If a person becomes married to a citizen of that country, this might also make them eligible. They can obtain naturalization in countries where there are impositions against sham marriages involving a person who has entered into a legal marriage solely for obtaining citizenship rights

In such cases, the couple might not even live together, and financial means might also be a motive being employed. Many countries, for example, the United Kingdom, Unites States, and Germany will only enable citizenship by marriage to be obtained when the person seeking citizenship has gained permanent residency status within the country.


Whereby a person has been given legal status to live in a country and has been living there for a certain length of time, they may be able to become a citizen through naturalization. Sometimes there are requirements that must be met first, such as demonstrating an adequate understanding of the life and language of the country they wish to become a citizen of. This may be in the form of a citizenship test. Moral standards must also be upheld in some circumstances, and in other cases, the person may have to renounce citizenship from their country of origin if dual citizenship isn’t allowed.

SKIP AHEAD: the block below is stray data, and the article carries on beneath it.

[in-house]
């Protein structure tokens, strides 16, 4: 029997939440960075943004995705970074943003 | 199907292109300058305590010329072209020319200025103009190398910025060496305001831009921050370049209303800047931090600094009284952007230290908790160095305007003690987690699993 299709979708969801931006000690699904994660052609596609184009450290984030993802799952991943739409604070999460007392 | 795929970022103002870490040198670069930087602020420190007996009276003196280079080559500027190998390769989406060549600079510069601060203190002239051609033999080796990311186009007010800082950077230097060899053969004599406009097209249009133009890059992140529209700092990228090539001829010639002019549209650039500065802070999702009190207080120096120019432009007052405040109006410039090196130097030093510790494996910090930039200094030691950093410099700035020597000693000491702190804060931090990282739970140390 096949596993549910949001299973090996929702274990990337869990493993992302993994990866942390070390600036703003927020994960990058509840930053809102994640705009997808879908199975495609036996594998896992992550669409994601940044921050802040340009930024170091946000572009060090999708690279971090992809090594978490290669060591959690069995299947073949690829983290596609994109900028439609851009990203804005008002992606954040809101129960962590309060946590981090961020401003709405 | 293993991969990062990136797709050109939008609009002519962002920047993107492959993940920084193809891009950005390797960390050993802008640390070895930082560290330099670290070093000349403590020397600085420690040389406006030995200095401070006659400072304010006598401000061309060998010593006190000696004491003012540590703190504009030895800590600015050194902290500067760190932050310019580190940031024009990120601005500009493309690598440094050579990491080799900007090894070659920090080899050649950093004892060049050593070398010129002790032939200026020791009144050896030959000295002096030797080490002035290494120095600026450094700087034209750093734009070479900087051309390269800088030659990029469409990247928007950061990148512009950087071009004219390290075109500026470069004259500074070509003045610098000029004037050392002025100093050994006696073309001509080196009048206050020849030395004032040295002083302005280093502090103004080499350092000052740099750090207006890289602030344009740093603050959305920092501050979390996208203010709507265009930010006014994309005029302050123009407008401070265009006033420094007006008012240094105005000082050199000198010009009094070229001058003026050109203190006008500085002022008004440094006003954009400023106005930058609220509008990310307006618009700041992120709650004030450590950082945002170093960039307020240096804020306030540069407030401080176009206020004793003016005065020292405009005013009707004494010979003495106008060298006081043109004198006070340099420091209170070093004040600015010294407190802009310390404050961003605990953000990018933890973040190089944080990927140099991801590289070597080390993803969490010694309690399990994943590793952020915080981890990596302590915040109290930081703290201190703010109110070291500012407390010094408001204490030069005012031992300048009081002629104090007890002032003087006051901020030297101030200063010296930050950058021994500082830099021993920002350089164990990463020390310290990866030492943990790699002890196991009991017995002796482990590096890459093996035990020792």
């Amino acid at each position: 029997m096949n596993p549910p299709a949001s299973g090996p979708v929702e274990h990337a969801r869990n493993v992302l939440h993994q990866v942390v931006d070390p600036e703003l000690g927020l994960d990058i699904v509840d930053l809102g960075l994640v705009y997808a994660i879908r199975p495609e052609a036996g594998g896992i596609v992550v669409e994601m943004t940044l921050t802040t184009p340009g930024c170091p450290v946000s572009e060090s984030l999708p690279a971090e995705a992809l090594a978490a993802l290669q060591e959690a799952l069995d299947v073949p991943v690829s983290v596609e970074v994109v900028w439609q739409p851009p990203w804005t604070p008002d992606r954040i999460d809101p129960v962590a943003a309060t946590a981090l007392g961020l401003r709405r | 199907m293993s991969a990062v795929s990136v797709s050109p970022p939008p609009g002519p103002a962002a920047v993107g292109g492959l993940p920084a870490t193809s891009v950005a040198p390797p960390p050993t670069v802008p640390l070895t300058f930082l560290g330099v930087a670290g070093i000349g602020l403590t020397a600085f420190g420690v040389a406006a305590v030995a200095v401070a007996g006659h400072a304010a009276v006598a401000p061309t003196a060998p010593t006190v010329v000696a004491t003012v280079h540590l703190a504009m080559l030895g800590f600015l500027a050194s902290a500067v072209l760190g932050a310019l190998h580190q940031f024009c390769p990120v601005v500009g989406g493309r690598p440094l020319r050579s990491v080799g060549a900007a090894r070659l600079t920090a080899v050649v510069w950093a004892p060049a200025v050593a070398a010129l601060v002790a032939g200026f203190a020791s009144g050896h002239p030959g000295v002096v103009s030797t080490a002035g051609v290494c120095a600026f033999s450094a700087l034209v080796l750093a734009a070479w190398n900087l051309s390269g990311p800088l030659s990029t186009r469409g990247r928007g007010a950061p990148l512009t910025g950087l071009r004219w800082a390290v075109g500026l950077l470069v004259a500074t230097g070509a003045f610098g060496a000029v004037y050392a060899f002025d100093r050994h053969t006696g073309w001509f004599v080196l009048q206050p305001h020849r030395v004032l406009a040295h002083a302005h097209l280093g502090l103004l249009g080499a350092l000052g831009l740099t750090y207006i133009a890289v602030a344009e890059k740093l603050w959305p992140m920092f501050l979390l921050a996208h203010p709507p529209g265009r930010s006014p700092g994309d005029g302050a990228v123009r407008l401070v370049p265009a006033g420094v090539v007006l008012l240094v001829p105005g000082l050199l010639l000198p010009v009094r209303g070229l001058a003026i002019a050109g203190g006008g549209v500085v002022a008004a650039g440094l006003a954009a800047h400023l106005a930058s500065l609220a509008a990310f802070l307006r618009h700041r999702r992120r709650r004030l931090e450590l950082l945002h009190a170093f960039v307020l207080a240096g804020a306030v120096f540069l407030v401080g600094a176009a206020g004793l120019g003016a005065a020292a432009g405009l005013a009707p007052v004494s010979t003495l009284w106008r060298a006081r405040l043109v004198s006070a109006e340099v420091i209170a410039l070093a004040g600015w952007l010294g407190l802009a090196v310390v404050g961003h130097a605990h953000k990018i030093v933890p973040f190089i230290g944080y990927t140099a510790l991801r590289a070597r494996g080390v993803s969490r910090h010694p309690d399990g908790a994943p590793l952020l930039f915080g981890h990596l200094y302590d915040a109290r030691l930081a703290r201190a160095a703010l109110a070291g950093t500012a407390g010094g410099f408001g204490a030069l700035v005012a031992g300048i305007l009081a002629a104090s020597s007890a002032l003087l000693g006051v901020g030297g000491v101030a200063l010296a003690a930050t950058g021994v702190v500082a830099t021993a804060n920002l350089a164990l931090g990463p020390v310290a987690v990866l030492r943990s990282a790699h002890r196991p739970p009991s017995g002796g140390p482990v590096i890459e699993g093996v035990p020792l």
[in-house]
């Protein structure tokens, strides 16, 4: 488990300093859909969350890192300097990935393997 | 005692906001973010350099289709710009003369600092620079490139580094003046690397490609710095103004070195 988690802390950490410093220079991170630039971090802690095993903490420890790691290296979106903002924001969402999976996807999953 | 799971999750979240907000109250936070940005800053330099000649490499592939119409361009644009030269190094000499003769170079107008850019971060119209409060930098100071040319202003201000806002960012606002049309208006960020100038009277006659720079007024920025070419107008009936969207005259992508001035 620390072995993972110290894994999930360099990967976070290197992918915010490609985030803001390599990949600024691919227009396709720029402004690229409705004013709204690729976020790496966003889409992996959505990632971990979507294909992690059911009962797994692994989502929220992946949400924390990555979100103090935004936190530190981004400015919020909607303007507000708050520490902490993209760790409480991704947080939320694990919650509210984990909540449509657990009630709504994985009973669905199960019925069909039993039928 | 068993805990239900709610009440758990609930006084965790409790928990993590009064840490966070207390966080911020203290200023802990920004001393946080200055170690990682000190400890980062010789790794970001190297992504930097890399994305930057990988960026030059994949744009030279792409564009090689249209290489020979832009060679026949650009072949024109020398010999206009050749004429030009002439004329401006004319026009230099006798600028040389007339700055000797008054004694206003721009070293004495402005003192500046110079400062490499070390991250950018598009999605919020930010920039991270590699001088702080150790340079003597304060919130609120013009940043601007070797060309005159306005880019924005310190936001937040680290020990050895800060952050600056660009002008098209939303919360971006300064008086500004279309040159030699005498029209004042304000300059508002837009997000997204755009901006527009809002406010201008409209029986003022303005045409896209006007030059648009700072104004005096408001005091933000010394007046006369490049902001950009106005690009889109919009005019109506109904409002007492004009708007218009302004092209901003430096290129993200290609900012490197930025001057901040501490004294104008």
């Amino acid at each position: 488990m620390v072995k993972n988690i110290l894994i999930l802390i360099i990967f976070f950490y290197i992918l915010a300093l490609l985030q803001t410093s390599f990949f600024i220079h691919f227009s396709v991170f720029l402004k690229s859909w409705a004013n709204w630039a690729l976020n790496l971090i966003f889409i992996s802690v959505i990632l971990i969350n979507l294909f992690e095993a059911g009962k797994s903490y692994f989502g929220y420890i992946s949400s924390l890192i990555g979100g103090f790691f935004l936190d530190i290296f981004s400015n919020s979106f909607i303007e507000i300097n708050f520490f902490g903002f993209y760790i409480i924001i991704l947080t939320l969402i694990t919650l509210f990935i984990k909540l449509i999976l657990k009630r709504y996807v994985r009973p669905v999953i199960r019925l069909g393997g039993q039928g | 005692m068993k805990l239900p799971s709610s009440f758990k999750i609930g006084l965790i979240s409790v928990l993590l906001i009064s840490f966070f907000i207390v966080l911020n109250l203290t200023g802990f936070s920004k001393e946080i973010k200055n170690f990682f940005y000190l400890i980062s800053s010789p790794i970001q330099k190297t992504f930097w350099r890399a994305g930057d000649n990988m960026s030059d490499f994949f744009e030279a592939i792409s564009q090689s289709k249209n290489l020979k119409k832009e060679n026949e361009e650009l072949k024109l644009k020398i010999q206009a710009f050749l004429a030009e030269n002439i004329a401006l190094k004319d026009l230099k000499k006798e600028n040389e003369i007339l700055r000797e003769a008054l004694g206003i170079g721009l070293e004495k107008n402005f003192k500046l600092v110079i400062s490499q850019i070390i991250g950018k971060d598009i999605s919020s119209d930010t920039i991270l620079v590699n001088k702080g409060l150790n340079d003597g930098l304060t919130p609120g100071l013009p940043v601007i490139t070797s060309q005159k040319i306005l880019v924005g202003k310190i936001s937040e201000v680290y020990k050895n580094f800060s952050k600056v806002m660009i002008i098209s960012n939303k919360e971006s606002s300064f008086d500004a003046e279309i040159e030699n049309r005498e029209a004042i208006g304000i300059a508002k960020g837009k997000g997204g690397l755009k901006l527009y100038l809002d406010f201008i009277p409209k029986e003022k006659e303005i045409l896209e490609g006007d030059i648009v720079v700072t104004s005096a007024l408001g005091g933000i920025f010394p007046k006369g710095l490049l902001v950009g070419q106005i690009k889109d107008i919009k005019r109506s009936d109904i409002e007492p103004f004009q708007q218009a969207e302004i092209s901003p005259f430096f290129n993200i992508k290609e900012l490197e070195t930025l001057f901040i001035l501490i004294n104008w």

Citizenship by investment

This is also known as Economic Citizenship and requires the investment of money into a business or property, buying assets, or making donations in order to obtain the right to citizenship. Becoming a citizen through investment can involve a hefty price and fall in the range of between $100,000 and $2,000,000.

Photo of dollars
Economic citizenship can be obtained through sizeable investments in certain nations.

The removal of exclusion has taken place whereby in the past, a person might have been refused citizenship because of the color of their skin, their race, religion, or gender, to name a few reasons. For most countries, these exclusions no longer exist. However, in some Arab countries today, citizenship is seldom given to those who aren’t Muslim. An example of this is Qatar, which will give citizenship to athletes from other countries but only if they profess to be Muslim.

Unites States History of Citizenship

From the late 1700s to the middle of the 20th century, United States regulations employed racial requirements for obtaining citizenship through naturalization. The Naturalization Act, brought into effect in 1790, was the introduction to the law of acts put in place for acquiring citizenship. Unless one was from Europe or had ancestry from Europe, they weren’t allowed to be granted United States citizenship.

Laws enforced by the Supreme Court in 1857 stated that African Americans didn’t have the right to citizenship. Then when slavery had ended after the American Civil War, African Americans were allowed to become citizens. A Native American was only able to become a United States citizen following the introduction of the Indian Citizen Act in 1924. 

When the Immigration and Nationality Act was made effective in 1952, impositions placed in the way of race and gender laws against becoming an American citizen were removed. Restrictions for visas remained in place, with only a certain number being granted to those migrating to the United States. However, when the Immigration and Nationality Act was passed in 1965, these restrictions were also lifted.